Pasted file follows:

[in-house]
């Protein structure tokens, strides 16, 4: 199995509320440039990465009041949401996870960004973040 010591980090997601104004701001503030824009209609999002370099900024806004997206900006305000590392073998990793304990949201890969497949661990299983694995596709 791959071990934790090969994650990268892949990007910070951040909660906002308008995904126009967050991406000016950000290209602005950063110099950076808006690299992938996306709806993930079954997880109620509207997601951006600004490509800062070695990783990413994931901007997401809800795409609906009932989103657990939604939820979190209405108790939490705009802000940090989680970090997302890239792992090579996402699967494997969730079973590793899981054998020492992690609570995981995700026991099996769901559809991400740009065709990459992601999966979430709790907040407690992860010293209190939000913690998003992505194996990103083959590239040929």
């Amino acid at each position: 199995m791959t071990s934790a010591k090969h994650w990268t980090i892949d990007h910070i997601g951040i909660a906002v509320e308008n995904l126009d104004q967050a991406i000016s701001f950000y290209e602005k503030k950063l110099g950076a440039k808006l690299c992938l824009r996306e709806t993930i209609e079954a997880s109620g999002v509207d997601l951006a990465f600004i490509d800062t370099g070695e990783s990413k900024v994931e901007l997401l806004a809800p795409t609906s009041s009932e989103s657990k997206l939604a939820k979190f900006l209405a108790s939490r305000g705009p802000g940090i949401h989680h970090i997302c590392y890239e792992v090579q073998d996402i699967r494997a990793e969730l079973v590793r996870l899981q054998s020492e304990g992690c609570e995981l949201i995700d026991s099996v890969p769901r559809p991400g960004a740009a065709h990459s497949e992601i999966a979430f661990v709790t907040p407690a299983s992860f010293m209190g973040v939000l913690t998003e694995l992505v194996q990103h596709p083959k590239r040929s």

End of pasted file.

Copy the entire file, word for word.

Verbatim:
[in-house]
């Protein structure tokens, strides 16, 4: 199995509320440039990465009041949401996870960004973040 010591980090997601104004701001503030824009209609999002370099900024806004997206900006305000590392073998990793304990949201890969497949661990299983694995596709 791959071990934790090969994650990268892949990007910070951040909660906002308008995904126009967050991406000016950000290209602005950063110099950076808006690299992938996306709806993930079954997880109620509207997601951006600004490509800062070695990783990413994931901007997401809800795409609906009932989103657990939604939820979190209405108790939490705009802000940090989680970090997302890239792992090579996402699967494997969730079973590793899981054998020492992690609570995981995700026991099996769901559809991400740009065709990459992601999966979430709790907040407690992860010293209190939000913690998003992505194996990103083959590239040929």
């Amino acid at each position: 199995m791959t071990s934790a010591k090969h994650w990268t980090i892949d990007h910070i997601g951040i909660a906002v509320e308008n995904l126009d104004q967050a991406i000016s701001f950000y290209e602005k503030k950063l110099g950076a440039k808006l690299c992938l824009r996306e709806t993930i209609e079954a997880s109620g999002v509207d997601l951006a990465f600004i490509d800062t370099g070695e990783s990413k900024v994931e901007l997401l806004a809800p795409t609906s009041s009932e989103s657990k997206l939604a939820k979190f900006l209405a108790s939490r305000g705009p802000g940090i949401h989680h970090i997302c590392y890239e792992v090579q073998d996402i699967r494997a990793e969730l079973v590793r996870l899981q054998s020492e304990g992690c609570e995981l949201i995700d026991s099996v890969p769901r559809p991400g960004a740009a065709h990459s497949e992601i999966a979430f661990v709790t907040p407690a299983s992860f010293m209190g973040v939000l913690t998003e694995l992505v194996q990103h596709p083959k590239r040929s």